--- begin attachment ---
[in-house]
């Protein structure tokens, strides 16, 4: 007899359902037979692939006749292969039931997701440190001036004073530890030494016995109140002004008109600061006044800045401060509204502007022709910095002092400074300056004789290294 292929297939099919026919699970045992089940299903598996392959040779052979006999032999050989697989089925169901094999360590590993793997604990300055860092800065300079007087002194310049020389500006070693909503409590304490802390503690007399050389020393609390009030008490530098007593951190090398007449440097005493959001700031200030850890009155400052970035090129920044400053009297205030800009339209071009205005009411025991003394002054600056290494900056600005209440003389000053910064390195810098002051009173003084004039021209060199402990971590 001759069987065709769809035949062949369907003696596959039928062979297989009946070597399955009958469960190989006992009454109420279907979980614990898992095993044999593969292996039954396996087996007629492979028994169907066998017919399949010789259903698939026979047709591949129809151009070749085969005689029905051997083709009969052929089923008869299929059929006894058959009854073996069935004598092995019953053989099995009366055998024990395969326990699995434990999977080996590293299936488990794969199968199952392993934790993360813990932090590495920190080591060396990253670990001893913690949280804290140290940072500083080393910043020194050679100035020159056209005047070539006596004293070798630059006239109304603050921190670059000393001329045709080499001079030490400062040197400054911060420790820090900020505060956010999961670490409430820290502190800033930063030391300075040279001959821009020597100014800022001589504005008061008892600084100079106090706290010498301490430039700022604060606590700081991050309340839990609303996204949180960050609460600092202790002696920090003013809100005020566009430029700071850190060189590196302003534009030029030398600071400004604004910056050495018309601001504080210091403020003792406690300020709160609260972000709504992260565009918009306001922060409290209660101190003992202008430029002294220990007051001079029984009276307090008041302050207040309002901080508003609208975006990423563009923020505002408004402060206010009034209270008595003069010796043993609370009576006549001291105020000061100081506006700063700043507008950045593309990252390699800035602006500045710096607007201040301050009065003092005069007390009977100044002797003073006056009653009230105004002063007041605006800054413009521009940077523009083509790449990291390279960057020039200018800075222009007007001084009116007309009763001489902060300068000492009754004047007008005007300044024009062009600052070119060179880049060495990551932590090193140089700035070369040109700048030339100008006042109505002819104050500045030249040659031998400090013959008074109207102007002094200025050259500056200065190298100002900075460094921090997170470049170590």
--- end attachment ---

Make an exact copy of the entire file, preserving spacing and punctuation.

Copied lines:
[in-house]
């Protein structure tokens, strides 16, 4: 007899359902037979692939006749292969039931997701440190001036004073530890030494016995109140002004008109600061006044800045401060509204502007022709910095002092400074300056004789290294 292929297939099919026919699970045992089940299903598996392959040779052979006999032999050989697989089925169901094999360590590993793997604990300055860092800065300079007087002194310049020389500006070693909503409590304490802390503690007399050389020393609390009030008490530098007593951190090398007449440097005493959001700031200030850890009155400052970035090129920044400053009297205030800009339209071009205005009411025991003394002054600056290494900056600005209440003389000053910064390195810098002051009173003084004039021209060199402990971590 001759069987065709769809035949062949369907003696596959039928062979297989009946070597399955009958469960190989006992009454109420279907979980614990898992095993044999593969292996039954396996087996007629492979028994169907066998017919399949010789259903698939026979047709591949129809151009070749085969005689029905051997083709009969052929089923008869299929059929006894058959009854073996069935004598092995019953053989099995009366055998024990395969326990699995434990999977080996590293299936488990794969199968199952392993934790993360813990932090590495920190080591060396990253670990001893913690949280804290140290940072500083080393910043020194050679100035020159056209005047070539006596004293070798630059006239109304603050921190670059000393001329045709080499001079030490400062040197400054911060420790820090900020505060956010999961670490409430820290502190800033930063030391300075040279001959821009020597100014800022001589504005008061008892600084100079106090706290010498301490430039700022604060606590700081991050309340839990609303996204949180960050609460600092202790002696920090003013809100005020566009430029700071850190060189590196302003534009030029030398600071400004604004910056050495018309601001504080210091403020003792406690300020709160609260972000709504992260565009918009306001922060409290209660101190003992202008430029002294220990007051001079029984009276307090008041302050207040309002901080508003609208975006990423563009923020505002408004402060206010009034209270008595003069010796043993609370009576006549001291105020000061100081506006700063700043507008950045593309990252390699800035602006500045710096607007201040301050009065003092005069007390009977100044002797003073006056009653009230105004002063007041605006800054413009521009940077523009083509790449990291390279960057020039200018800075222009007007001084009116007309009763001489902060300068000492009754004047007008005007300044024009062009600052070119060179880049060495990551932590090193140089700035070369040109700048030339100008006042109505002819104050500045030249040659031998400090013959008074109207102007002094200025050259500056200065190298100002900075460094921090997170470049170590």